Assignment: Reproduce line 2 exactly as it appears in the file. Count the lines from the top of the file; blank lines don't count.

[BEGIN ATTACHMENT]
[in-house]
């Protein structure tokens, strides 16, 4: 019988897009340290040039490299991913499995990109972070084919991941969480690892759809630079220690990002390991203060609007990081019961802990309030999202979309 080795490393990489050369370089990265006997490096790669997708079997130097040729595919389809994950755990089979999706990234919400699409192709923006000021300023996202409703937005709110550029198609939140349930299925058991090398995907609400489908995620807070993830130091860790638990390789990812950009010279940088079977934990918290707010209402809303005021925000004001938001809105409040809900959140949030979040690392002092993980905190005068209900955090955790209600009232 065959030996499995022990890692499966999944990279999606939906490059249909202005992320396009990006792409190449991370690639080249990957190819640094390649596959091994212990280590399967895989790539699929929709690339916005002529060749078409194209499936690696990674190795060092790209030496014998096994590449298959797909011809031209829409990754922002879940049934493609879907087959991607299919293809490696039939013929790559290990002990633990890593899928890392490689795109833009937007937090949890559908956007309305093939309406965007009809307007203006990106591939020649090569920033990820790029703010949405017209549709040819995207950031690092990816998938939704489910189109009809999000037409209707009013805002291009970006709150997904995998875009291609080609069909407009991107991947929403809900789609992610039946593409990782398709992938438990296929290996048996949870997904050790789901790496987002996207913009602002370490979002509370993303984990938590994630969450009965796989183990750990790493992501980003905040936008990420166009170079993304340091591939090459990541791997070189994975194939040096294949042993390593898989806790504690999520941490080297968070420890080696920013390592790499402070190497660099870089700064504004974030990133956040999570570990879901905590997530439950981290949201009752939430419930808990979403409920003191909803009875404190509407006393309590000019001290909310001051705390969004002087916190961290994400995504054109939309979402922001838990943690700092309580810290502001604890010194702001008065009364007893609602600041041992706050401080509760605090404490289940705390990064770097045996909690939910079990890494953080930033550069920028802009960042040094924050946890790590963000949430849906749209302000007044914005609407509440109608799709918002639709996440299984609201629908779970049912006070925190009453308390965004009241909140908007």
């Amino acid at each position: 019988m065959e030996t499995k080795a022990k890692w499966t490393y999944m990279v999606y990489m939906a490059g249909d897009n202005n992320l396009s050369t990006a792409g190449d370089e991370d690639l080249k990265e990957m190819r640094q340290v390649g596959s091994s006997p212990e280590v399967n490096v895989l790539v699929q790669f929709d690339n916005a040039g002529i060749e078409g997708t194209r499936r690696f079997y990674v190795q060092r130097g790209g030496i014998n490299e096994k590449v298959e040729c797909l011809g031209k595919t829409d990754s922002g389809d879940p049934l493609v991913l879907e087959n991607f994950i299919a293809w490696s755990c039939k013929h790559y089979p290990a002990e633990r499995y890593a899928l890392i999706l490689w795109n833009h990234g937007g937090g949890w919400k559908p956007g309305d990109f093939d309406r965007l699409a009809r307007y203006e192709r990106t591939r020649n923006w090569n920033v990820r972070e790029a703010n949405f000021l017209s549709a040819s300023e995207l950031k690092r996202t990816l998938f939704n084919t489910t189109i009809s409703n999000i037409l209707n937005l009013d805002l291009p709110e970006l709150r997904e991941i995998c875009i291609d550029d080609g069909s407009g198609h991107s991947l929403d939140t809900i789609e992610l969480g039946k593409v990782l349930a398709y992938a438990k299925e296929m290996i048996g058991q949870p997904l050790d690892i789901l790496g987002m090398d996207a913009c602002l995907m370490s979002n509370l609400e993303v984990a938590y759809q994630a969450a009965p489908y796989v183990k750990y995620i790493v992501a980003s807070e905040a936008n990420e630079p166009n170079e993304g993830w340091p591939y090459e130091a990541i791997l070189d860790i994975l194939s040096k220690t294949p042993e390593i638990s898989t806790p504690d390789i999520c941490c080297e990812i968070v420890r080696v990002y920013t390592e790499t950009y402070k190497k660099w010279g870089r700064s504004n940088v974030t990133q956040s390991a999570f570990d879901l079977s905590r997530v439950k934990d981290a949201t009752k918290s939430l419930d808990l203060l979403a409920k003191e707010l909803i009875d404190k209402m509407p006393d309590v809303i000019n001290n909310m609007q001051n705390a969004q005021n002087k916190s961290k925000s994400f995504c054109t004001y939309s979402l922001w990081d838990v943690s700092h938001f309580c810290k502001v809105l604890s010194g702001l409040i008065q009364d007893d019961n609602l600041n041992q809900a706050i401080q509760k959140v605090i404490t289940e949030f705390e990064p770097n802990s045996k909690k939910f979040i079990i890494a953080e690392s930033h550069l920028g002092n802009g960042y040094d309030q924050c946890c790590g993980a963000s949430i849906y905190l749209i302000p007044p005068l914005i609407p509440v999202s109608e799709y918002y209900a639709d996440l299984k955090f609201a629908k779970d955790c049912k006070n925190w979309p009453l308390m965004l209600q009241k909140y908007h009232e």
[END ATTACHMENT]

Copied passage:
């Protein structure tokens, strides 16, 4: 019988897009340290040039490299991913499995990109972070084919991941969480690892759809630079220690990002390991203060609007990081019961802990309030999202979309 080795490393990489050369370089990265006997490096790669997708079997130097040729595919389809994950755990089979999706990234919400699409192709923006000021300023996202409703937005709110550029198609939140349930299925058991090398995907609400489908995620807070993830130091860790638990390789990812950009010279940088079977934990918290707010209402809303005021925000004001938001809105409040809900959140949030979040690392002092993980905190005068209900955090955790209600009232 065959030996499995022990890692499966999944990279999606939906490059249909202005992320396009990006792409190449991370690639080249990957190819640094390649596959091994212990280590399967895989790539699929929709690339916005002529060749078409194209499936690696990674190795060092790209030496014998096994590449298959797909011809031209829409990754922002879940049934493609879907087959991607299919293809490696039939013929790559290990002990633990890593899928890392490689795109833009937007937090949890559908956007309305093939309406965007009809307007203006990106591939020649090569920033990820790029703010949405017209549709040819995207950031690092990816998938939704489910189109009809999000037409209707009013805002291009970006709150997904995998875009291609080609069909407009991107991947929403809900789609992610039946593409990782398709992938438990296929290996048996949870997904050790789901790496987002996207913009602002370490979002509370993303984990938590994630969450009965796989183990750990790493992501980003905040936008990420166009170079993304340091591939090459990541791997070189994975194939040096294949042993390593898989806790504690999520941490080297968070420890080696920013390592790499402070190497660099870089700064504004974030990133956040999570570990879901905590997530439950981290949201009752939430419930808990979403409920003191909803009875404190509407006393309590000019001290909310001051705390969004002087916190961290994400995504054109939309979402922001838990943690700092309580810290502001604890010194702001008065009364007893609602600041041992706050401080509760605090404490289940705390990064770097045996909690939910079990890494953080930033550069920028802009960042040094924050946890790590963000949430849906749209302000007044914005609407509440109608799709918002639709996440299984609201629908779970049912006070925190009453308390965004009241909140908007």